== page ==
This section (11 tractates, 74 chapters) contains the law relating to agriculture and crops, heave offerings, tithes, the sabbatical year, and gifts to the poor. At the head of this section is the tract on benedictions, which man owes to his Maker every day, beginning with those of the evening, which commences the day, according to Jewish custom.
Tract Berakhot – prayers and benedictions
Tract Pe’ah – laws of gleanings and charity
Tract Demai – doubtfully tithed produce
Tract Kilayim – various kinds of seeds, trees, and animals
Tract Shevi’it – laws of the sabbatical year
Tract Terumot – contributions to the priests
Tract Ma’aserot – tithes for the Levites and poor
Tract Ma’aser Sheni – the second tithe, and bringing it to Jerusalem
Tract Halah – the dough offering to the priests
Tract Orlah – prohibition against harvesting trees for four years
Tract Bikurin – offering of the first fruits at the Temple.
This section (12 tractates, 86 chapters)deals with Sabbath holidays, the duty of taxes before the holidays, and of mourning during the festivals.
Tract Sabbath – Sabbath laws
Tract Iruvin – laws of permissible limits on the Sabbath.
Tract Pesahim – laws of hametz and matzah and the paschal sacrifice.
Tract Shekalim – the shekel dues to the Temple and Temple ceremonies
Tract Yoma – sacrifices and the fast on Yom Kippur
Tract Sukkah – the building of a sukkah; the four species; the festival in the Temple.
Tract Betza – general festival laws
Tract Rosh Hashanah – fixing the months and years; blowing the shofar; and the Rosh Hashanah prayers.
Tract Taanit – the regular fast days.
Tract Megillah – laws of Purim.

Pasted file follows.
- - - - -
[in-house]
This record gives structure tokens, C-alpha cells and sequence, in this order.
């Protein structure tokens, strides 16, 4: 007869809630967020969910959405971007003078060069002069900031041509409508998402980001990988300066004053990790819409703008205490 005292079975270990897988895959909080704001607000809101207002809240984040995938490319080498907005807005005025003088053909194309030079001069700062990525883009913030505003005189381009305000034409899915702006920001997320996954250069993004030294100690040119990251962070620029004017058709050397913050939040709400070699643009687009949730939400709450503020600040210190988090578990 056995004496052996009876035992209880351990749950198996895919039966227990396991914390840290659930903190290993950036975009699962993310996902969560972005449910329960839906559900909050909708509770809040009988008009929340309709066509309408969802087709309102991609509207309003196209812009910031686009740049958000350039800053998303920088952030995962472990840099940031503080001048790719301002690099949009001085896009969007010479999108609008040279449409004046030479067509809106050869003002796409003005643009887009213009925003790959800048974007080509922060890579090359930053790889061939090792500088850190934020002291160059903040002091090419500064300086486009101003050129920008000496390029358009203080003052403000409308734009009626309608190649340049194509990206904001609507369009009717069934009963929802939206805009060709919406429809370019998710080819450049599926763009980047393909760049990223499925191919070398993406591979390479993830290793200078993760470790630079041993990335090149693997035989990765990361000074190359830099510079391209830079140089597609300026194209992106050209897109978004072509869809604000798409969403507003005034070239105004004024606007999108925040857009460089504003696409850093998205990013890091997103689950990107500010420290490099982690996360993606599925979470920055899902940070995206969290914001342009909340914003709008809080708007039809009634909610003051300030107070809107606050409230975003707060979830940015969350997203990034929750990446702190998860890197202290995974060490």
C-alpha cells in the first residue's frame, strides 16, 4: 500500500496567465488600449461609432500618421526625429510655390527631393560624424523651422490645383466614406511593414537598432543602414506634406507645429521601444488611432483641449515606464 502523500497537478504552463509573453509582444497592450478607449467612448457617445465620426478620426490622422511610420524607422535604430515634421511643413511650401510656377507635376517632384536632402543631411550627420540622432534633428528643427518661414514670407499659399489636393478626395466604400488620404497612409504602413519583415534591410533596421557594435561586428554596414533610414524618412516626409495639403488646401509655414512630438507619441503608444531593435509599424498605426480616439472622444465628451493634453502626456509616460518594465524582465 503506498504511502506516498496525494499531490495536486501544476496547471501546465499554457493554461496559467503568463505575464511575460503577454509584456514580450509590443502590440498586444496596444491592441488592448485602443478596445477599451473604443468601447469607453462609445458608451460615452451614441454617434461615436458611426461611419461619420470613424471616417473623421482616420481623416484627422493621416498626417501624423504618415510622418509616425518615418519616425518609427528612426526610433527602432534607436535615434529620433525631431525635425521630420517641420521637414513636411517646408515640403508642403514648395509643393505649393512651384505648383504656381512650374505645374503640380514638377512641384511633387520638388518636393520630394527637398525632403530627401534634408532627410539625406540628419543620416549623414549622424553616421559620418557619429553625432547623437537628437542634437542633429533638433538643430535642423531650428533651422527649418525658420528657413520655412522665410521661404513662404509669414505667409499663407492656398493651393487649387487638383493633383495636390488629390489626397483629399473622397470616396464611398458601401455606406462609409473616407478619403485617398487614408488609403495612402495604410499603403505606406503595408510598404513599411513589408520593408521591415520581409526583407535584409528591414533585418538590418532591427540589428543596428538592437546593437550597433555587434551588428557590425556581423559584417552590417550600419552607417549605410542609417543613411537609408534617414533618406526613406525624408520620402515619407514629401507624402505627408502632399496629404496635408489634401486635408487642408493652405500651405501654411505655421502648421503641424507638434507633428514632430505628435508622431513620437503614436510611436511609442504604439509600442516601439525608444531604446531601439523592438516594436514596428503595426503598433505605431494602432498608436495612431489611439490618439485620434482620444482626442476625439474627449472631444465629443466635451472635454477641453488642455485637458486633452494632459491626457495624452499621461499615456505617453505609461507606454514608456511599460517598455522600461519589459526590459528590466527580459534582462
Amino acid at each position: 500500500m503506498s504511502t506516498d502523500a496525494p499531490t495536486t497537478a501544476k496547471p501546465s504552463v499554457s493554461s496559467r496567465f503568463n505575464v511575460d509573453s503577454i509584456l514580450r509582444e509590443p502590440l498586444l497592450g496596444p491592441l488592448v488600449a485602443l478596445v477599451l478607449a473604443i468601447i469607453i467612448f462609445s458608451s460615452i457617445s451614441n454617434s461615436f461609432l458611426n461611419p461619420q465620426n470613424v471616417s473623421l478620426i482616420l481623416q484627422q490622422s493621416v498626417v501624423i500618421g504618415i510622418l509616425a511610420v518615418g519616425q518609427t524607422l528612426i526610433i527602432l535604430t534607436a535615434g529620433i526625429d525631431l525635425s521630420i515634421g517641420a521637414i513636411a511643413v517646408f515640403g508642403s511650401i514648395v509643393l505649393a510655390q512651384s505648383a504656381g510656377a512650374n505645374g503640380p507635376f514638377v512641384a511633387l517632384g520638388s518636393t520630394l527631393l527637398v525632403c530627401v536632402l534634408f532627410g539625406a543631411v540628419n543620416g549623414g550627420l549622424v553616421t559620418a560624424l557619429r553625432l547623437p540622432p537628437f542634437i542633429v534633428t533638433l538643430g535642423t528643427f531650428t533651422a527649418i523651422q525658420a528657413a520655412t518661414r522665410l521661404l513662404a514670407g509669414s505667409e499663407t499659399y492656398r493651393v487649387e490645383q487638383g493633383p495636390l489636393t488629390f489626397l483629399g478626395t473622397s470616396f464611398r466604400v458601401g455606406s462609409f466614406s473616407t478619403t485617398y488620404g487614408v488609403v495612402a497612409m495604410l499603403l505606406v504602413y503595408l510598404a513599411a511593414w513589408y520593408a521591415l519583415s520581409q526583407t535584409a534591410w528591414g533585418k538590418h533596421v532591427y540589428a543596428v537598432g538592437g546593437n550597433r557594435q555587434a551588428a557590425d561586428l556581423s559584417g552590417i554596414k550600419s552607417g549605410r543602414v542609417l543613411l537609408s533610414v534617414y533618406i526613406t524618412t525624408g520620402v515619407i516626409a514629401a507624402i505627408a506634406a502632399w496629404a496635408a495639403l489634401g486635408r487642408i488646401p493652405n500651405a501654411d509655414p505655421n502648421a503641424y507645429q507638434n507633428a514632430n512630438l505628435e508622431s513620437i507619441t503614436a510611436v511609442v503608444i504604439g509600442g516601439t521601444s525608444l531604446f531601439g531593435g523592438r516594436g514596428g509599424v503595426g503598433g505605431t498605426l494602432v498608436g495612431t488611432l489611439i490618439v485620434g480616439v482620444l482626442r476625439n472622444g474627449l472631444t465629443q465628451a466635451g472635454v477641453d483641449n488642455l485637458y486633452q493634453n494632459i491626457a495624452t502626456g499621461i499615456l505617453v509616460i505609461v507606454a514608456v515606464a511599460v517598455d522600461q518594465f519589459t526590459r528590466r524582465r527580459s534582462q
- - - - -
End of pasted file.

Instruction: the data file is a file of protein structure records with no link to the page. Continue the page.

Tract Moed Katan – laws of the intermediate festival days
Tract Hagigah – Laws for pilgrimage festivals
This section (7 tractates, 71 chapters) deals with laws regarding women, marriage, and divorce. There also laws on vows and Nazarites, because women’s vows are dependent on the decision of their fathers and husbands; and Nazarites depend on women, who may legally consecrate a child previous to its birth, as for example, Hannah, the mother of Samuel, and the mother of Samson.
Tract Yebamot – Levirate marriage; prohibitions on marriage; testimony on the death of the husband.
Tract Ketubot – the marriage contract and special agreements
Tract Nedarim – various types of vows.
Tract Nazir – the Nazarite laws
Tract Sotah – laws concerning an adulteress; murder in which the perpetrator is unknown; war
Tract Gittin – divorce; writing and sending the get.
Tract Kiddushin – the marriage act; laws of genealogy
This section (10 tractates, 73 chapters) is also known as Yeshuot (Rescues), since a lot of it deals with saving a victim from his persecutor. It deals with laws of property, judges, penalties which courts may prescribe. A section of the religious criminal code (Avodah Zarah) is devoted to the prohibition of pagan worship. Another tractate, Horayot (Decisions), deals with the problem of what to do in case the Sanhedrin makes an erroneous decision that plunges the whole nation into error. The tractate Avot (Fathers) deals with ethics and philosophy and contains the sayings and aphorisms of sages of the Mishnah. Because of this unique content, this tractate was included in may prayer books and was translated into other languages.